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Volume of high-dose regions and likelihood of locoregional control after perioperative high-dose-rate brachytherapy: Do hotter implants work better?

11-jun-2014 | Revista: Brachytherapy

Martínez-Monge R1, Cambeiro 2; Ramos LI2, Olarte A2, Valtueña G2, San-Julián M3, Alcalde J4, Naval-Gías L5, Jurado M6

(1) Department of Radiation Oncology, Clínica Universidad de Navarra, Pamplona, Navarre, Spain.
(2) Department of Radiation Oncology, Clínica Universidad de Navarra, Pamplona, Navarre, Spain.
(3) Department of Orthopedic Surgery, Clínica Universidad de Navarra, Pamplona, Navarre, Spain.
(4) Department of Otolaryngology, Clínica Universidad de Navarra, Pamplona, Navarre, Spain.
(5) Department of Oral Surgery, Clínica Universidad de Navarra, Pamplona, Navarre, Spain.
(6) Department of Gynecology, Clínica Universidad de Navarra, Pamplona, Navarre, Spain.


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PURPOSE
To determine whether perioperative high-dose-rate brachytherapy (PHDRB) implants with larger high-dose regions produce increased locoregional control.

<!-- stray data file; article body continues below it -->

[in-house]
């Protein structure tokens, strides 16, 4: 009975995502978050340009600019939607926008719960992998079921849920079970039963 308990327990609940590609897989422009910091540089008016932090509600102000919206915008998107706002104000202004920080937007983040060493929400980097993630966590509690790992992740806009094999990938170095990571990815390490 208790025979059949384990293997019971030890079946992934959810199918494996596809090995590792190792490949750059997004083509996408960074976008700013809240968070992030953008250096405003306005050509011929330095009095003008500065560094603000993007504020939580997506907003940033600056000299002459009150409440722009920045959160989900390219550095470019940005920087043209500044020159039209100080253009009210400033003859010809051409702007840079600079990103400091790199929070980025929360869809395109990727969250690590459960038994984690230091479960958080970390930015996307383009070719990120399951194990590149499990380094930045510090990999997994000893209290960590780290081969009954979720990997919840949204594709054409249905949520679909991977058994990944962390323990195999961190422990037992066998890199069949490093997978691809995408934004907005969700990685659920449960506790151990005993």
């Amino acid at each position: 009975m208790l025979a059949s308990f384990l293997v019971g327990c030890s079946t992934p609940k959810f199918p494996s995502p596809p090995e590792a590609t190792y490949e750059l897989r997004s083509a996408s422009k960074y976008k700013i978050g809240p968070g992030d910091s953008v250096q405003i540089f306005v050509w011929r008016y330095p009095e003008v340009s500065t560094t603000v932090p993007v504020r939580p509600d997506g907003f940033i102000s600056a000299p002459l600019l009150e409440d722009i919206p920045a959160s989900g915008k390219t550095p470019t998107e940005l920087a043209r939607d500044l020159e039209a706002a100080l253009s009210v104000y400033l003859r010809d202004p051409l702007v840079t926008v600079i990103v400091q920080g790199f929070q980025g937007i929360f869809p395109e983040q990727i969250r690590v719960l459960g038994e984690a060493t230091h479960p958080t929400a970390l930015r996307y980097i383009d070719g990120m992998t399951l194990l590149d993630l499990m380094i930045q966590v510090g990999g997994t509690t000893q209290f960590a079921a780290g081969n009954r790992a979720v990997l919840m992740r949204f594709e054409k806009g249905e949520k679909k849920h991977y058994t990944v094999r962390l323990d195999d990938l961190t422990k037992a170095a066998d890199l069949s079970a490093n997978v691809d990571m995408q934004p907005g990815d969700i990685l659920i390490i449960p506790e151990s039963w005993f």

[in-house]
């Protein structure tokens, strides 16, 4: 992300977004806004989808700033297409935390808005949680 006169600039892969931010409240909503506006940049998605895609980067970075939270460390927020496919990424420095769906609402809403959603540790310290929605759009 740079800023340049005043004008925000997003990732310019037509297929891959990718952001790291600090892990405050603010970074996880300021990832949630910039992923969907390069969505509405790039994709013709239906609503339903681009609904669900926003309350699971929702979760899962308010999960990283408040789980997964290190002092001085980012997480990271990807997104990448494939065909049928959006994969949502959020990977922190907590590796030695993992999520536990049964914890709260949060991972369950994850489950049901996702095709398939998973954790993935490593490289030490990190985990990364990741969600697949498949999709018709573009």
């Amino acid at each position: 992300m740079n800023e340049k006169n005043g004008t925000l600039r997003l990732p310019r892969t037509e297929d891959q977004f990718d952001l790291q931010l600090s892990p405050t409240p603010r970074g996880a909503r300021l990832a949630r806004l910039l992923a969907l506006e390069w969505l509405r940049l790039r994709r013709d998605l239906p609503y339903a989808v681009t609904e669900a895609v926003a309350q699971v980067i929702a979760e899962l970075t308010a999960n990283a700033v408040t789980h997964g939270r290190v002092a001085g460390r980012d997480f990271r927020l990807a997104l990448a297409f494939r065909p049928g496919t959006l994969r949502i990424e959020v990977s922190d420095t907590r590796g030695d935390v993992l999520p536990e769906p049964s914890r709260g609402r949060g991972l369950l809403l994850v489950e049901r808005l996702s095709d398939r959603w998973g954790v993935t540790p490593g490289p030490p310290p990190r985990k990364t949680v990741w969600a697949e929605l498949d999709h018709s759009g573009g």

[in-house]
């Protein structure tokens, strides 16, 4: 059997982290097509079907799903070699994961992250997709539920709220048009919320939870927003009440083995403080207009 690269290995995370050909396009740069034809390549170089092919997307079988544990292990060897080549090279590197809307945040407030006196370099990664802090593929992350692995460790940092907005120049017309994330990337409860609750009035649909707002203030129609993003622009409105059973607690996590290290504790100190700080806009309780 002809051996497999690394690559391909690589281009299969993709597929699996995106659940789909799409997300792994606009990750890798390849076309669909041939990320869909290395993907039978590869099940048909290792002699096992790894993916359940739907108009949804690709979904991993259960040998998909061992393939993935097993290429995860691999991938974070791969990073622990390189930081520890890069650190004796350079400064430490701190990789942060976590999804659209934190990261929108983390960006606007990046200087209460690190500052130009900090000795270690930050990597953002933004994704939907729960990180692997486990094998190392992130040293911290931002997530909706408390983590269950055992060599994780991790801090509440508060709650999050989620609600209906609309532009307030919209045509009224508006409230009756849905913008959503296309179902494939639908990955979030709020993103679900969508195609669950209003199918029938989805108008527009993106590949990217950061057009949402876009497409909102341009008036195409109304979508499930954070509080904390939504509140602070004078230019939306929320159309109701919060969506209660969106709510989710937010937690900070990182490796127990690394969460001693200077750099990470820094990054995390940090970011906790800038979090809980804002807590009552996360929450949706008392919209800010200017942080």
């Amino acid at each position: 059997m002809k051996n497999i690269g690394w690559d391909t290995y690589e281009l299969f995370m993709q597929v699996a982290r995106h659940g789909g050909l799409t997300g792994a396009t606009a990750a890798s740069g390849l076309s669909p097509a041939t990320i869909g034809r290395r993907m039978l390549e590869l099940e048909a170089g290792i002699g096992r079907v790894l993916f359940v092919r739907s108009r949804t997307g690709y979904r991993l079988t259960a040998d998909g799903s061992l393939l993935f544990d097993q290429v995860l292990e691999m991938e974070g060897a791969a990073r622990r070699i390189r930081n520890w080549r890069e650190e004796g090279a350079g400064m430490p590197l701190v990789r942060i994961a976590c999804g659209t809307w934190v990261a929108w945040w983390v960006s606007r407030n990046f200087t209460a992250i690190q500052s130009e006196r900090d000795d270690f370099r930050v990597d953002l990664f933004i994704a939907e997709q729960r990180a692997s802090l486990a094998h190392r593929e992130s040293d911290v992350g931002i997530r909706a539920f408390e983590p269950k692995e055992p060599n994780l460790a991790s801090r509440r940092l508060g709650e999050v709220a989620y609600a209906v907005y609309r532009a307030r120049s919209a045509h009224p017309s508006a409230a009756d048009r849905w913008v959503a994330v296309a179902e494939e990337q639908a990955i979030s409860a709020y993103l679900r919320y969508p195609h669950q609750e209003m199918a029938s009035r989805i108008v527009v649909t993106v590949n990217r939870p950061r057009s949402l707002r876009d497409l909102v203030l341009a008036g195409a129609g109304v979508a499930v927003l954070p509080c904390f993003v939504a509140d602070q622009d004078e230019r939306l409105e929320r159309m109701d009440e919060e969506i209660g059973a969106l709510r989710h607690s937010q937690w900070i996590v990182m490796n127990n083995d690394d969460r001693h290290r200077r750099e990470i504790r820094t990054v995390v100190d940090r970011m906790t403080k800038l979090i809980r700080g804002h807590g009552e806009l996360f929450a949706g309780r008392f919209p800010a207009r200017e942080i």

METHODS AND MATERIALS
Patients (n=166) enrolled in several PHDRB prospective studies conducted at the University of Navarre were analyzed. The PHDRB was given to total doses of 16Gy/4 b.i.d. or 24Gy/6 b.i.d. treatments for negative or close/positive margins along with 45Gy/25 Rx of external beam radiation therapy. The histogram-based generalized equivalent uniform dose (EUD) formulism was used to quantify and standardize the dose-volume histogram into 2-Gy equivalents. The region of interest analyzed included: tissue volume encompassed by the prescription isodose of 4Gy (TV100). Routine dose reporting parameters such as physical dose and single-point 2-Gy equivalent dose were used for reference.

RESULTS
After a median followup of 7.4 years (range, 3-12+), 50 patients have failed, and 116 remain controlled at last followup. Overall, EUD was not different in the patients who failed compared with controls (89.1Gy vs. 86.5Gy; p=not significant). When patients were stratified by risk using the University of Navarre Predictive Model, very high-risk patients (i.e., tumors ≥3cm resected with close <1mm/positive margins) had an improved locoregional control with higher EUD values (p=0.028). This effect was not observed in low-, intermediate-, and high-risk University of Navarre Predictive Model categories.

CONCLUSIONS
In very high-risk patients, enlarged high-dose regions can produce a dose-response effect. Routine dose reporting methods such as physical dose and single-point 2-Gy equivalent dose may not show this effect, but it can be revealed by histogram-based EUD assessment.

CITA DEL ARTÍCULO   Brachytherapy. 2014 Jun 11. pii: S1538-4721(14)00542-X. doi: 10.1016/j.brachy.2014.05.015. [Epub ahead of print]